Attorney J. Bradley Smith answering the question: “Should I talk to the police?”
Good news for those living in Sylva, North Carolina came early this week when it was announced that residents no longer need to fear discriminatory practices used by the local sheriff’s office. According to a recent statement from the Jackson County Sheriff’s Office, the county will implement changes in the way the department conducts vehicle checkpoints.
The changes come a year after the ACLU launched an investigation into the actions of the department following complaints that the supposed seat belt checkpoints were actually being used to target Latinos. The ACLU said that they received information that at one checkpoint alone, 15 undocumented immigrants were detained and ultimately taken into custody. Thankfully charges against 10 of those arrested were eventually dropped.
According to the civil rights organization, there were complaints by many that the traffic checkpoints were being used as an excuse to check the immigration status of drivers. The Jackson County Sheriff’s Office routinely conducted these checkpoints with the assistance of officers in the federal Immigrations and Customs Enforcement office. The sheriff’s office initially denied the accusations, saying that they existed only to check for seat belt usage. The ACLU pointed out that federal immigration authorities are not needed to conduct a simple seat belt check.
Additionally, the ACLU noted that courts have been clear that there are only limited valid justifications for conducting a traffic checkpoint. For one thing, checkpoints have been found to be illegal when they are conducted for the purpose of general crime control. This is because such a broad purpose violates the Fourth Amendment’s requirement that a police officer must have a specific suspicion of wrongdoing before stopping a vehicle.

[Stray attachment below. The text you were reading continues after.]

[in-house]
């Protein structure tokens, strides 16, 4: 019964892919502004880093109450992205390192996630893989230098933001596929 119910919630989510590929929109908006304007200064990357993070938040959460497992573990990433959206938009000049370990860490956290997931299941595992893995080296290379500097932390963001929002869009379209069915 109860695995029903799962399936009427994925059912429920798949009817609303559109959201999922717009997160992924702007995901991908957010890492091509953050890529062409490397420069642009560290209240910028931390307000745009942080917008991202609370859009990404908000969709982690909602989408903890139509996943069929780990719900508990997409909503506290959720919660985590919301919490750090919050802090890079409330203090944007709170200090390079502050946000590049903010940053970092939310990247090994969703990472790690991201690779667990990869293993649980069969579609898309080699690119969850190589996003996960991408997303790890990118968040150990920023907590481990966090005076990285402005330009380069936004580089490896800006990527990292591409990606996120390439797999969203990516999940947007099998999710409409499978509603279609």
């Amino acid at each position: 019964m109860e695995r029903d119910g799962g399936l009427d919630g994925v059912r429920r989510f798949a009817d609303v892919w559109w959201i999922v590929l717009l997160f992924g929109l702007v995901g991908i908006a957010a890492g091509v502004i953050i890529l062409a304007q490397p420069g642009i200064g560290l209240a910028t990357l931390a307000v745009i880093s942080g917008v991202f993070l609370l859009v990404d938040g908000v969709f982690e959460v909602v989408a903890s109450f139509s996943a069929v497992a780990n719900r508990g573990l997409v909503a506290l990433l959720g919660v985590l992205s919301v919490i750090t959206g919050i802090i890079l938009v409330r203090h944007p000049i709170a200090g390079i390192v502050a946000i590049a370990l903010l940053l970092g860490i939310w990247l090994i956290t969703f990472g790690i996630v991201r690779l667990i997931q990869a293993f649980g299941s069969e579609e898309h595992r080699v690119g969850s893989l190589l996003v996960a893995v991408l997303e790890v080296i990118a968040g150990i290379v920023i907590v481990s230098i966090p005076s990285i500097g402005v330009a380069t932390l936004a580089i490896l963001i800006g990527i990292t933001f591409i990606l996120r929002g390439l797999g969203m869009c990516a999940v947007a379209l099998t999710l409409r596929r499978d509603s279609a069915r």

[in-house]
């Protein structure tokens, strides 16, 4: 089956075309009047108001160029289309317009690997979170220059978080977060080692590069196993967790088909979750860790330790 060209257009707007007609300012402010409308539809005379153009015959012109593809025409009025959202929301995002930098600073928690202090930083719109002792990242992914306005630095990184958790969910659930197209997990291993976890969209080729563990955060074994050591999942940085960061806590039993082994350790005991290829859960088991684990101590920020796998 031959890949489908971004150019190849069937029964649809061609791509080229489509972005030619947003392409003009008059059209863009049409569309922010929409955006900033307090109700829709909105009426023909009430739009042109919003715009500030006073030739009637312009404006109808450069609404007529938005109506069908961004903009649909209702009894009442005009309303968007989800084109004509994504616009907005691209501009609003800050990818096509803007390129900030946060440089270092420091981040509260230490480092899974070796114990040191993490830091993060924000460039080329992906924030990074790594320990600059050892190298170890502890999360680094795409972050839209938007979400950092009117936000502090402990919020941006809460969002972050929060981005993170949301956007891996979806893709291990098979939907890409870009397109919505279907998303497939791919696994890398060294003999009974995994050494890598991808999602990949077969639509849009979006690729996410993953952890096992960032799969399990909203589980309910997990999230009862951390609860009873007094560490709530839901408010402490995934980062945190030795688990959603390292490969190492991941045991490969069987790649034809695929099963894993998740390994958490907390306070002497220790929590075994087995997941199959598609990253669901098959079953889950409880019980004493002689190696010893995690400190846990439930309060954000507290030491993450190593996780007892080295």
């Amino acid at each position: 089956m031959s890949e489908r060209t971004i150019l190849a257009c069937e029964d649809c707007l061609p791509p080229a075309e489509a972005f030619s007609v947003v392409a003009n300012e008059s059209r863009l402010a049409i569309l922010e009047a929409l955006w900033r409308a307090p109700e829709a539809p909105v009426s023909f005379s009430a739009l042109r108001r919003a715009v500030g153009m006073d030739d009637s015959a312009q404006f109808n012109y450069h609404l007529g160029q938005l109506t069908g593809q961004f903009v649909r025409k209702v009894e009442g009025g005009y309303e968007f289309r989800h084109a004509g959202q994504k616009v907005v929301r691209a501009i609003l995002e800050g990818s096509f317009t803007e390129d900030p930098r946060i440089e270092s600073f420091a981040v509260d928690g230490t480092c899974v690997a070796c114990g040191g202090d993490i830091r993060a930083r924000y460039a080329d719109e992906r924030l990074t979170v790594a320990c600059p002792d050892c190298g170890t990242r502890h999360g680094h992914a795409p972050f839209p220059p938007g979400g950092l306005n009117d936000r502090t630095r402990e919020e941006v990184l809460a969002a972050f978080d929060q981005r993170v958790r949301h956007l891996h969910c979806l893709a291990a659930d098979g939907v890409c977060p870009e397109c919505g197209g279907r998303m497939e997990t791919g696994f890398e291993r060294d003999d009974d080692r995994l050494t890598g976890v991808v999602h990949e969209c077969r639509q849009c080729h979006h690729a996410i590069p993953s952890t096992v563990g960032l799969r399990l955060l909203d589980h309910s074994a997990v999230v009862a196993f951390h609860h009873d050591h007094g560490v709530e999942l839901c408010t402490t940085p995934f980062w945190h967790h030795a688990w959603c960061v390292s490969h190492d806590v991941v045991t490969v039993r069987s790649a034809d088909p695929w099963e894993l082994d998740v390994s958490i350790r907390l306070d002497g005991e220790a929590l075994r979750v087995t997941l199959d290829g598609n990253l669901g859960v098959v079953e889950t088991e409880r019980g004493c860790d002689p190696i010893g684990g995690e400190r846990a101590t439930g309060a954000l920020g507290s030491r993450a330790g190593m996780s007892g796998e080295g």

The ACLU says that the sheriff’s office agreed to make changes to its practices including promising that it would no longer coordinate vehicle checkpoints with federal immigration officers. ACLU officials in North Carolina say they are pleased with the development and say that the reforms were much needed. The ACLU says that it will continue to monitor the situation and asks that any members of the Jackson County, NC community come forward if they believe their rights have been violated.
Arnold & Smith, PLLC is a Charlotte based criminal defense, traffic violation defense and civil litigation law firm servicing Charlotte and the surrounding area. If you or someone you know need legal assistance, please contact Arnold & Smith, PLLC today at (704) 370-2828.
About the Author:
Brad Smith is a Managing Member with Arnold & Smith, PLLC where he focuses on the areas of criminal defense, DUI / DWI defense and traffic defense. Mr. Smith began his legal career in Charlotte, North Carolina as an Assistant District Attorney. In 2006, he entered private practice focusing almost entirely on criminal defense.
Born and raised in Charlotte, Mr. Smith is married with one son and one daughter. In his free time, he enjoys traveling, boating, golf and hiking near his mountain home in western North Carolina.
“County changes checkpoint policy following probe,” by The Associated Press, published at WCNC.com.
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